Progress to reduce drinking and driving in Canada slowing down: poll

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Ottawa, December 20, 2019 – The Traffic Injury Research Foundation (TIRF) announces the release of a new fact sheet, Road Safety Monitor 2019: Drinking & Driving Attitudes and Practices in Canada, which summarizes findings on self-reported drinking and driving in Canada. This fact sheet is based on the Road Safety Monitor (RSM) 2019 poll conducted by TIRF, in partnership with Beer Canada and Desjardins. The results show progress to reduce drinking and driving in Canada is slowing down.

In 2016, the most recent year for which data are available, 480 Canadians were killed in road crashes involving a drinking driver, a 55% decrease from 1,057 in 1995. These fatalities occurred within 12 months of crashes on public roadways across the country (excluding British Columbia). Despite this substantial decrease, there have been two consecutive increases in fatalities in recent years, from 429 to 446 in 2015 and to 480 in 2016.

“Despite progress since 1995, the two consecutive increases in the number of fatalities in the last two years is concerning,” says Ward Vanlaar, Chief Operating Officer of TIRF. “While the 480 deaths recorded in 2016 is much lower than years prior to 2014, self-reported data on drinking and driving when potentially over the legal limit from 2017 forward indicate that this number might increase.”

This 2019 poll also shows concern among Canadians is increasing, with 74.7% of respondents citing drinking and driving as an issue of concern on the public agenda, the highest percentage of any societal issues presented to respondents. Continuing increases in drivers admitting to driving when they thought they were over the legal limit in 2017, 2018 and particularly 2019 when 8.6% of the Canadian driving population admitted to this behaviour, indicate these concerns are warranted.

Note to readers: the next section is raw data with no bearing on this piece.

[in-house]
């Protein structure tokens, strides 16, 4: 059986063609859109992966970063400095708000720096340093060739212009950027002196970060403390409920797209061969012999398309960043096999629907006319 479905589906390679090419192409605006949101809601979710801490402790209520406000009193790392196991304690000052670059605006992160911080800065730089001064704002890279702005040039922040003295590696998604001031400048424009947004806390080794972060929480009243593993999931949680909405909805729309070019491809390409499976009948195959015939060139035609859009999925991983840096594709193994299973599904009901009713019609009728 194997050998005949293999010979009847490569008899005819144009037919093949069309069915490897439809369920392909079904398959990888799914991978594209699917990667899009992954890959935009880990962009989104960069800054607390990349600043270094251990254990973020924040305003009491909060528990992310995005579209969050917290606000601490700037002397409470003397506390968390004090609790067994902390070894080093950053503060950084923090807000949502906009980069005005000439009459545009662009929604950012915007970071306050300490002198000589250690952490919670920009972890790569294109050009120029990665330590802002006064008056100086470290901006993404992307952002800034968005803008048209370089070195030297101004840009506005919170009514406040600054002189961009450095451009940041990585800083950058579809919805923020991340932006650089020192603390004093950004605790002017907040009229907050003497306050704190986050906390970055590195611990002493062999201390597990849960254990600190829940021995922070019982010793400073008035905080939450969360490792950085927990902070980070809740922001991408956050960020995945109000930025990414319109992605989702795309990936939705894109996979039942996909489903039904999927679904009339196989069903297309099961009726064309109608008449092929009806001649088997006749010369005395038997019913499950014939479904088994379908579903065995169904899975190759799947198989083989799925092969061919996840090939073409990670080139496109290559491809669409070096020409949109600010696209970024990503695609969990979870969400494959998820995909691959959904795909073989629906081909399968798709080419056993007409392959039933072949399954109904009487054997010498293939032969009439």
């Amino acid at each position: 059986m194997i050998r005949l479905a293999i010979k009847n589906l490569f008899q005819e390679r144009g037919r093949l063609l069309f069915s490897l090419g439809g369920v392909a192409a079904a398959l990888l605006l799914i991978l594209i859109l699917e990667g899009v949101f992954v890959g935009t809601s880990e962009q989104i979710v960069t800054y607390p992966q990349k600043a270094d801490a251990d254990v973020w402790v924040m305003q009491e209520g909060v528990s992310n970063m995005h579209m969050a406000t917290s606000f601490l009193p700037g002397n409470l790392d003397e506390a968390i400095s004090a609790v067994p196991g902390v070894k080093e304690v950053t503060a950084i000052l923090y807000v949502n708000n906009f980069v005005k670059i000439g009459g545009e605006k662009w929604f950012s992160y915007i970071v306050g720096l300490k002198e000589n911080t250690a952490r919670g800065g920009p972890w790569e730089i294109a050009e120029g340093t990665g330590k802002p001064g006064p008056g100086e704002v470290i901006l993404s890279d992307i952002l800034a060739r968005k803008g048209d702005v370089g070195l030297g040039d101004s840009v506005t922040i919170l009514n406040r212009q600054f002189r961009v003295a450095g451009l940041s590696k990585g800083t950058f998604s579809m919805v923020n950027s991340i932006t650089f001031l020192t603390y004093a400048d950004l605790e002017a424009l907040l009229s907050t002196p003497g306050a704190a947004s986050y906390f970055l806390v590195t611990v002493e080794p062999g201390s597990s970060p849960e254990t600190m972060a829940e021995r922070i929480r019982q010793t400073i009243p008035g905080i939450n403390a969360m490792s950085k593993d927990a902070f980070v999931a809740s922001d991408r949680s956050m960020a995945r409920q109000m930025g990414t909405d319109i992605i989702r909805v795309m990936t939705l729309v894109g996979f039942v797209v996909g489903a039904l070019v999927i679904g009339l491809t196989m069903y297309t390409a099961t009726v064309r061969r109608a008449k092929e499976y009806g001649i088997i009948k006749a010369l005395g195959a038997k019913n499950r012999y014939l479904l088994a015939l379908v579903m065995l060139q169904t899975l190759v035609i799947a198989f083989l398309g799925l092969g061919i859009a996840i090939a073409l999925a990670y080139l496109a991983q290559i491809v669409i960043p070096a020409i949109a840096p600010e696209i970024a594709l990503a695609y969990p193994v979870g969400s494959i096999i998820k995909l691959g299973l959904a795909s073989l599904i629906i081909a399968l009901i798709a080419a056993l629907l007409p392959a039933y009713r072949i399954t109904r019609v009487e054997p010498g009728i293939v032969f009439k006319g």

While there is no perfect correlation between self-reported drinking and driving behaviour on the one hand and alcohol-related crashes on the other, an increase in alcohol-related crashes might occur following an increase in the proportion of drivers admitting to driving while they thought they were over the legal limit. Steve Brown, TIRF Research Associate concluded, “Continued monitoring is necessary to see which way the trend is going and to inform efforts to reduce this burden on our society.”

Download Fact Sheet in English and French:

About the poll:
These results are based on the RSM, an annual public opinion poll developed and conducted by TIRF. A total of 1,200 Canadians completed the poll in September and October of 2019. Results can be considered accurate within plus or minus 2.8%, 19 times out of 20. The majority of the questions were answered using a scale from one to six where six indicated high agreement, concern, or support and one indicated low agreement, concern or support. Similar to surveys conducted from 2014 to 2018, all of the respondents completed the 2019 survey online.

About the Traffic Injury Research Foundation:
The mission of the Traffic Injury Research Foundation (TIRF) is to reduce traffic-related deaths and injuries. TIRF is an independent, charitable road safety research institute. Since its inception in 1964, TIRF has become internationally recognized for its accomplishments in identifying the causes of road crashes and developing programs and policies to address them effectively.

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For more information, please contact:

Karen Bowman
Director, Marketing and Communications
Traffic Injury Research Foundation
250-797-0833 (cell)
613-238-5235 (office)
1-877-238-5235 (toll-free)
613-238-5292 (fax)
tirf@tirf.ca